The Variance is a statistical measure, that is commonly used across a set of values, to identify the amount that the values vary from the average value.
The Excel VARPA function returns the Variance of a given set of values.
The syntax of the function is:
Where the number arguments are values or arrays of values that provide a minimum of 2 numeric values to the function. You can enter up to 254 number arguments to the Varpa function in current versions of Excel (2007 and later), but you can only enter up to 30 number arguments in Excel 2003.
Note that the Varpa function is used when calculating the variance of a whole population. If your data is just a sample of the population (e.g. if your data set records the individual heights of a sample of UK males), you should use the Excel Vara function.
The Excel Varpa function is very similar to the Excel Varp function, in that both functions calculate the variance of a supplied set of values.
The difference between these two functions applies when an array of values, containing text or logical values is supplied to the function. In this case, the Varp function ignores the text and logical values, whereas the Varpa function assigns the value 0 to text and the values 1 or 0 to logical values.
The rules for this are shown in the table below, compared to the rules for the Varp function.
|VARP Function||VARPA Function|
|Logical values or text (including text representations of numbers), typed directly into the list of arguments||ARE counted|
|Text that cannot be interpreted as a number, typed directly into the list of arguments||#VALUE! error||#VALUE! error|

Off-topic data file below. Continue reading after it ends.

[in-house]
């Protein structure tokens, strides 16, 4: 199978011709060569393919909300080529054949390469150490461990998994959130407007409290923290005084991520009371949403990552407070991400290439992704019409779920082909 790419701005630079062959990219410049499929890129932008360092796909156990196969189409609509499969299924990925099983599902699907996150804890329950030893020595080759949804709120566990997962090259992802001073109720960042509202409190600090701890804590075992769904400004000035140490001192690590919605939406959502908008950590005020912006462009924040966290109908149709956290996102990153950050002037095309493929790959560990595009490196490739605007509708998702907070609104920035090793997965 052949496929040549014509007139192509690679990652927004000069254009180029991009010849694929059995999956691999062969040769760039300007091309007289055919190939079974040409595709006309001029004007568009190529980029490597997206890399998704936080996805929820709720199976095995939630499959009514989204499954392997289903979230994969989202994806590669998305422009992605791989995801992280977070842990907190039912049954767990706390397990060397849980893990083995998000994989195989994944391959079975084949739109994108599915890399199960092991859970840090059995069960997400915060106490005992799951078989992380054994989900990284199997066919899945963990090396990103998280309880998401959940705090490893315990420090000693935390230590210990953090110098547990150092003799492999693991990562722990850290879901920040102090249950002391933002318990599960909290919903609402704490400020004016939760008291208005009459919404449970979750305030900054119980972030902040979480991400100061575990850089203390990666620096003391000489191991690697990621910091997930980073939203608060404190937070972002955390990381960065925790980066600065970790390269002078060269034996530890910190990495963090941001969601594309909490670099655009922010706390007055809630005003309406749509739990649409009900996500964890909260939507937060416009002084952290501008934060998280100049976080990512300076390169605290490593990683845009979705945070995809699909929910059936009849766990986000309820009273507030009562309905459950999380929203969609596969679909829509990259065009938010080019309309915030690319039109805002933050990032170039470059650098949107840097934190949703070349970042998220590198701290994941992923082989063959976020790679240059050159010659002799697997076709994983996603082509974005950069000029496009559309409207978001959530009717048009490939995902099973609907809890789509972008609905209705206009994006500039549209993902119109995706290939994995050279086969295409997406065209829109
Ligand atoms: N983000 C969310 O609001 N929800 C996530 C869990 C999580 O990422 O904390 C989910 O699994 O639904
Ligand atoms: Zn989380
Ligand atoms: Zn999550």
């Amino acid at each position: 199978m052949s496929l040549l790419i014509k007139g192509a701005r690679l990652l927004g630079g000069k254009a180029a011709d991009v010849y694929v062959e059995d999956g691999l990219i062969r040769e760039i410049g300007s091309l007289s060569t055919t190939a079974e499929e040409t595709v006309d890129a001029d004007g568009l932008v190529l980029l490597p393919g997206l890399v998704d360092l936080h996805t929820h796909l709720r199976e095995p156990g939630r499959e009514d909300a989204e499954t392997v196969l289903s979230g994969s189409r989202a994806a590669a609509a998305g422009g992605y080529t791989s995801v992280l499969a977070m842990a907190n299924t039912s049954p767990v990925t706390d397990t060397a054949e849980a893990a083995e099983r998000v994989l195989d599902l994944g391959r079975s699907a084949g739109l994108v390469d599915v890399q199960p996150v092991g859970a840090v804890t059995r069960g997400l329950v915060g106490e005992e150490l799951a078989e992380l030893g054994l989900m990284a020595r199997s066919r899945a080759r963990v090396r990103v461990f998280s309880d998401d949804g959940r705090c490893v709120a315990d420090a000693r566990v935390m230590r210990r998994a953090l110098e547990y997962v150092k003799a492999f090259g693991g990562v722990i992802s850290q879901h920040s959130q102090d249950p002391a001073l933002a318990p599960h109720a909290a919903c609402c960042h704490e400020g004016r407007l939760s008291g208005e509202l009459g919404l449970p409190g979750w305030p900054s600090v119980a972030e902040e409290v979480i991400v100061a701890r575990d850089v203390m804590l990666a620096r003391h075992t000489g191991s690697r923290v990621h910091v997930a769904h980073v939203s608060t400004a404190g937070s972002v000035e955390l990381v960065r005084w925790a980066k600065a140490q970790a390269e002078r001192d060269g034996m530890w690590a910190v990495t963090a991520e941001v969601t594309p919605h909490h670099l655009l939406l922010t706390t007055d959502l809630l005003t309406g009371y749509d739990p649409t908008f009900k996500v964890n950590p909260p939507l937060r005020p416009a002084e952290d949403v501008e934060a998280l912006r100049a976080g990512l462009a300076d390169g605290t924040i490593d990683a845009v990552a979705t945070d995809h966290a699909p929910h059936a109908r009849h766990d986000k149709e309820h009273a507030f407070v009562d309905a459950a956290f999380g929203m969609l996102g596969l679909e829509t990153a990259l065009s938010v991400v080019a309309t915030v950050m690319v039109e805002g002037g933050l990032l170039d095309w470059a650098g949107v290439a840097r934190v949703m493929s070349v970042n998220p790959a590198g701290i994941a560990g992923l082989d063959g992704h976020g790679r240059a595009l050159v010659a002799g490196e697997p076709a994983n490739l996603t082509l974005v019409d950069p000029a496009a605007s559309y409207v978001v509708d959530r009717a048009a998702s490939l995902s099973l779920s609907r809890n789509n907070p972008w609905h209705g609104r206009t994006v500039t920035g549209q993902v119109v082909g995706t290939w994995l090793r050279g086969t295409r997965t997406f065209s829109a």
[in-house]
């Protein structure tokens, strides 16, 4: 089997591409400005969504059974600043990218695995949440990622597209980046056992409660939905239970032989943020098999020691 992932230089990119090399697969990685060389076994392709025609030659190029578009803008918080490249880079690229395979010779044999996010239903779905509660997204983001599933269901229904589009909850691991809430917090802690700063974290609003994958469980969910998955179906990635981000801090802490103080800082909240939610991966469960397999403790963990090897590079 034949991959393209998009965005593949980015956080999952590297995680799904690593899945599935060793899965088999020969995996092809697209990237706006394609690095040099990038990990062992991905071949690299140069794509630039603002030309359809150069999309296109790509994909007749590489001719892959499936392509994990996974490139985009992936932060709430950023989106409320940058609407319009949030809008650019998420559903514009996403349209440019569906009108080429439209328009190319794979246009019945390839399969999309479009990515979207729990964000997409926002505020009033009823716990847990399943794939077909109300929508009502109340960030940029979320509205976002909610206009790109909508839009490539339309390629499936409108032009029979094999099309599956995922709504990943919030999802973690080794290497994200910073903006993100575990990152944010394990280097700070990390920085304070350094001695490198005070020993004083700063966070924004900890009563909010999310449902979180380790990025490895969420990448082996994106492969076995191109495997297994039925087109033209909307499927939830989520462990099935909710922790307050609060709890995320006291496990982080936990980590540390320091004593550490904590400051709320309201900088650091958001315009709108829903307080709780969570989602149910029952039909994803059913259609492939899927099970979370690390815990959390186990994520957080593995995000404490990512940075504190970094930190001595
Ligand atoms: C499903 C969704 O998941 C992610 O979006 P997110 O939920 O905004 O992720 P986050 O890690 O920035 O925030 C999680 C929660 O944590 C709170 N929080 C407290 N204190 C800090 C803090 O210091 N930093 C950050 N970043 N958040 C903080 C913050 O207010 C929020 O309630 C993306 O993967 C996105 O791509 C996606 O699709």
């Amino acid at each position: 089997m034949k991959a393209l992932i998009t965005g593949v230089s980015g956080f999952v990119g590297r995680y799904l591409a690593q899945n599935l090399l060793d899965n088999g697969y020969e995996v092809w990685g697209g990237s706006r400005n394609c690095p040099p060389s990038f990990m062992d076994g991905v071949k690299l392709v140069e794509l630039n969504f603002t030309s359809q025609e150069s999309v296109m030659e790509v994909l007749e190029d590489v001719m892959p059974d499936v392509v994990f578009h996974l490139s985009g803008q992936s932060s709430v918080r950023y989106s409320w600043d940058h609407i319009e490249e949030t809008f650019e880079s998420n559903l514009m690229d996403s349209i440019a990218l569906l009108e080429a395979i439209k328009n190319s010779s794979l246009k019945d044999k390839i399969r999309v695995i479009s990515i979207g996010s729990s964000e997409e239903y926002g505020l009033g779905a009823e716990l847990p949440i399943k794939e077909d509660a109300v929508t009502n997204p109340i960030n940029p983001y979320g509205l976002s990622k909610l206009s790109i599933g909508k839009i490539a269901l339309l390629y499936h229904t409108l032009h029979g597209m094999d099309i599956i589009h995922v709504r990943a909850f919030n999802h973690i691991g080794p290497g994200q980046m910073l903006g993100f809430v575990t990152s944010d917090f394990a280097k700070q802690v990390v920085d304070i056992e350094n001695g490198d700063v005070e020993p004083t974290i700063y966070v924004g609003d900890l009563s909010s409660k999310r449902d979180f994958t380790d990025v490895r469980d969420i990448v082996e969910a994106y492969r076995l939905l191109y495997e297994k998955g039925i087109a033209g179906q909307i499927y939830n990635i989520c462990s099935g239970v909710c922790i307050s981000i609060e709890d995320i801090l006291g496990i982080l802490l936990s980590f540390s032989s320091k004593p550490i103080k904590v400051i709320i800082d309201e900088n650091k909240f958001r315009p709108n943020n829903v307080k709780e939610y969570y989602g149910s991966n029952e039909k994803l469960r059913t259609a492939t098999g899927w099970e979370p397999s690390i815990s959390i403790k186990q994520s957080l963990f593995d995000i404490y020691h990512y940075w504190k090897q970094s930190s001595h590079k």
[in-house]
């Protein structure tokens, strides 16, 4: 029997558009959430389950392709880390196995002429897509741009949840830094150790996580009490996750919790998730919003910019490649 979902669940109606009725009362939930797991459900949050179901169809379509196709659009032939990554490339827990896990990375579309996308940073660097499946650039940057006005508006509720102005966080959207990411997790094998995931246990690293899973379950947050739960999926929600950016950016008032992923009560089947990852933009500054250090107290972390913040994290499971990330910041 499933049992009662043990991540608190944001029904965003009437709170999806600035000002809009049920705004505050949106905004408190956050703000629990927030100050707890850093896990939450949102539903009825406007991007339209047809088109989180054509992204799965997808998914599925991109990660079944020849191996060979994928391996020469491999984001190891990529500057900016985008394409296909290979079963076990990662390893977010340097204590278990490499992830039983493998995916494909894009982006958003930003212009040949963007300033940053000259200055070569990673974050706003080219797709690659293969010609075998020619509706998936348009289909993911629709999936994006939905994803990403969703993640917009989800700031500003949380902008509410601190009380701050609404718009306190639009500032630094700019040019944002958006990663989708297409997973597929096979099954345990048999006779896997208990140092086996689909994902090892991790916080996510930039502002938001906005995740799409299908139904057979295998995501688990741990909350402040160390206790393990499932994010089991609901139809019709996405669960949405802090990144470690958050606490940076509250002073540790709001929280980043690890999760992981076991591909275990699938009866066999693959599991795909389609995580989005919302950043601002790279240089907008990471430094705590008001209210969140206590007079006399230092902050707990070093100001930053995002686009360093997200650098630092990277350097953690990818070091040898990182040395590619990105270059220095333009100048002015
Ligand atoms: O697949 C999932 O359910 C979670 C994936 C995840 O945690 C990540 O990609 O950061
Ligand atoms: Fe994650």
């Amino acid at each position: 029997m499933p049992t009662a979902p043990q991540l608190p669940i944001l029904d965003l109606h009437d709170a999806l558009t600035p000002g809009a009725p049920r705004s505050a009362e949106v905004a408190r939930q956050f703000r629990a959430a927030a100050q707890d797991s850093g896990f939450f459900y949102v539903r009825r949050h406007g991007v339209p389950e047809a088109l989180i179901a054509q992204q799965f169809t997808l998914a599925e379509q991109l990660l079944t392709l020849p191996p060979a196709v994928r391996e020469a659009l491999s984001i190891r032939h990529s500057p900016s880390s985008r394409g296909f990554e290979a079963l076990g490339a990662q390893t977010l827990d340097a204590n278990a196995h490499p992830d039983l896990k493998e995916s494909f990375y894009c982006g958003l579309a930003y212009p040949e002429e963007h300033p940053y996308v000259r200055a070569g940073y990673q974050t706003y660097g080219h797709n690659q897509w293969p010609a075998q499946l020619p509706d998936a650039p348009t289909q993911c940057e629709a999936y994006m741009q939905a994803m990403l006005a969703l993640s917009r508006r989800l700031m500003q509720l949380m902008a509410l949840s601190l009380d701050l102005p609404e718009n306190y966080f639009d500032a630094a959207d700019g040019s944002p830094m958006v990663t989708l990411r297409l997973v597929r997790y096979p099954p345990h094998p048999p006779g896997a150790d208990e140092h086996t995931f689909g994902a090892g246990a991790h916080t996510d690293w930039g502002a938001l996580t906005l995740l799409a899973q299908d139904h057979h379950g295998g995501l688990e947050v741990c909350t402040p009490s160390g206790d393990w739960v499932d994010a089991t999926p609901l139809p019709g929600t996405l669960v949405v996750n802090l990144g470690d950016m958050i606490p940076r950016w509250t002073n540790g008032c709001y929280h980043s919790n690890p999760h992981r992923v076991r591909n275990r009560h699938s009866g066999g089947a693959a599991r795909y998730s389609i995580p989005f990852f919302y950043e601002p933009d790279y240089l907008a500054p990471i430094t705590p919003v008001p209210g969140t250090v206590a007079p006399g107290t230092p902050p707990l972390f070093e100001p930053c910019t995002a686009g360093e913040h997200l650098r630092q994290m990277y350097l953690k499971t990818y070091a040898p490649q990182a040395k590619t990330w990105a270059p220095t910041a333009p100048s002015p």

|Logical values, within arrays or reference arguments||Ignored||ARE counted|
|Text (including empty text "", text representations of numbers, or other text), within arrays or reference arguments||Ignored||Counted as zero|
The following spreadsheet shows the Excel Varpa function used to calculate the variance of the set of values in cells A1-A4 and in cells A1-A6.
Note that, in the spreadsheet above, the function in cell B2 includes the values in cells A5 and A6. In this case, the logical value TRUE in cell A5 is treated as the value 1 and the text in cell A6 is treated as the value 0. This is shown by the example in cell B3, in which cells A1-A4 and the values 1 and 0 give the same result as the variance calculation for cells A1-A6.
Further details and examples of the Excel Varpa function are provided on the Microsoft Office website.
If you get an error from the Excel Varpa Function, this is likely to be one of the following:
|#DIV/0!||-||Occurs if none of the values that have been supplied to the function are numeric.|
|#VALUE!||-||Occurs if any values that are supplied directly to the Varpa function are text values that cannot be interpreted as numeric values.|